The Science of ONA
ONA odour neutralising products consist of complex formulations representing a variety of chemical compounds offering different functionalities, both structural and chemical. The technology behind ONA was initiated over 25 years ago. The scientist (who was eventually credited with the invention of ONA) became fascinated when he observed that when terepenes were diffused into the environment, emission’s and odours were reduced. Inspired by this finding, further evidence showed that the odours were not just masked but permanently removed. The result was a set of specialized formulations that neutralise a wide spectrum of organic and inorganic odour problems – effectively, efficiently and permanently. ONA odour neutralisation formulations have been scientifically engineered to be environmentally safe. Manufactured under strict quality controls, the components of ONA are generally recognised as common in the food industry and have a long history of safety.
Terpenes are widespread in nature, mainly in plants as constituents of essential oils. Many terpenes are hydropocarbons, but oxygen-containing compounds such as alcohols, aldehydes or ketones (terpenoids) are also found. Their building block is the hydrocarbon isoprene, CH2=C(CH3)-CH=CH2*
*Isoprene Rule, Wallach 1887
- Terpenes have anti-bacterial, anti-fungal and anti-septic properties.
- Terpenes have oxygenating properties (increases oxygen level).
- When diffused into the environment, terpenes have been found to reduce airborne chemicals and bacteria.
- Terpene characteristics appear to either destroy the odour molecule or convert it to a more acceptable level.
Mechanisms of Action
There are three mechanisms of action that can occur, based on the chemical and physical natures of each terpene and active ingredient versus the organic and inorganic volatile compounds (odours).
The attraction of the different reactive sites on the ONA odour neutralisers active ingredient molecules
will attract and non-permanently bind with the low molecular, high weight compound (VOC) aka odours.
Absorb: To retain wholly, without reflection or transmission, what is taken in.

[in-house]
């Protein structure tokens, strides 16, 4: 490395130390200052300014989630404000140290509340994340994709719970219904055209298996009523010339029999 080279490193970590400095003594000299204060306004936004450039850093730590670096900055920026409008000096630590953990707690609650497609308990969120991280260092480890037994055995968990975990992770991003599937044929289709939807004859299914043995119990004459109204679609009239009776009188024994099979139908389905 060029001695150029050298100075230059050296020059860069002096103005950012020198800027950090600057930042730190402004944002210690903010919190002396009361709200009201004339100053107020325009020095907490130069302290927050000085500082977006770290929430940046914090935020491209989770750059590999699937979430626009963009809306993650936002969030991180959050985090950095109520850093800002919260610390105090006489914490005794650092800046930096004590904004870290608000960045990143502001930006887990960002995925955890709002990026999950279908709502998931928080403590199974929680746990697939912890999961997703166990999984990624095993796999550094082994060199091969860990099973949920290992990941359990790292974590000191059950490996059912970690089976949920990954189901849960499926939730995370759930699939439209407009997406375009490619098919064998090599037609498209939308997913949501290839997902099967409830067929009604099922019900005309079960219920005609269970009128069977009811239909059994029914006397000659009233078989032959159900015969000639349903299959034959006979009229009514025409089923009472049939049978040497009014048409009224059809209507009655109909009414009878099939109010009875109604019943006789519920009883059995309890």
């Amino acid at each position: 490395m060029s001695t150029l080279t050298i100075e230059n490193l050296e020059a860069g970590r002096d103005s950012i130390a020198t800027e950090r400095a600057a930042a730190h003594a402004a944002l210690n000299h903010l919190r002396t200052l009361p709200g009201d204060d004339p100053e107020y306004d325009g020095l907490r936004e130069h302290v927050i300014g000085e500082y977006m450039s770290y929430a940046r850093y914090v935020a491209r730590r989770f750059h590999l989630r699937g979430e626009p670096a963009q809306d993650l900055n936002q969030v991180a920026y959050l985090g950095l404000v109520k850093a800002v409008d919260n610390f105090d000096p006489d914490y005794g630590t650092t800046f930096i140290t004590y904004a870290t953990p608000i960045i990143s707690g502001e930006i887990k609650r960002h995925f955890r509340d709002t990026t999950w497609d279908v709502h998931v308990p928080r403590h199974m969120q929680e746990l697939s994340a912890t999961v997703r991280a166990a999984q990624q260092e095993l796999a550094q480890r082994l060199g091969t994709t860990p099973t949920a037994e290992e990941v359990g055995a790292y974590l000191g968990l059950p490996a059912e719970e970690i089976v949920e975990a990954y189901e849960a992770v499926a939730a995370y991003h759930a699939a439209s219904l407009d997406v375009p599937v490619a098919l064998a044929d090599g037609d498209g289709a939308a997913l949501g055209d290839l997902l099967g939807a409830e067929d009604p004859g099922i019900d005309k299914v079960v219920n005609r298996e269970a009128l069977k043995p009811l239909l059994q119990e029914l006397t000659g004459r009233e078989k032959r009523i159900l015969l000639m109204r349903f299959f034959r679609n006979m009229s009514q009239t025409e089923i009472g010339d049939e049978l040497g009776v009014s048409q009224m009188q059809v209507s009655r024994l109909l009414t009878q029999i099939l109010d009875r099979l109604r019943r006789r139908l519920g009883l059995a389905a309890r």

Adsorption– All VOC’s and odourous compounds have a solubility factory in ONA odour neutraliser active ingredients.
This solubility will allow the VOC compound to solubilise itself in the presence of ONA,
relative to the chemistry of the emission, temperature, pH and pressure of the environment.
Adsorb: To collect and hold (gas or vapour) in the surface of the solid.
Chemical Reaction (The Pairs Theory*) – This involves the permanent bonding of the odourous molecule (VOC) and the ONA active ingredients reactive sites. The mechanism transforms the pollutant in its basic properties. As a result, odour disappears.
* The Pairs Theory is based on the work of Zwaardermaker, an early 20th century Dutch scientist. The Zwaardermaker Pairs Theory concludes that two or more odours can cancel each other out when they combine in natural bond like attraction.
The affinity of the different odourous compounds (VOC’s) with ONA is directly relative to their chemical composition and physical state. For example, a hydrogen sulphite can have a great affinity for certain sites of the ONA active ingredient. It can bond either electrostatically, or react in comparison to its relative solubility. This means different components will be neutralised by one mechanism compared to the other two, or a blend of each of the three.
The bottom line is ONA is not a masking agent but offers a safe effective way to permanently eliminate odours and emissions.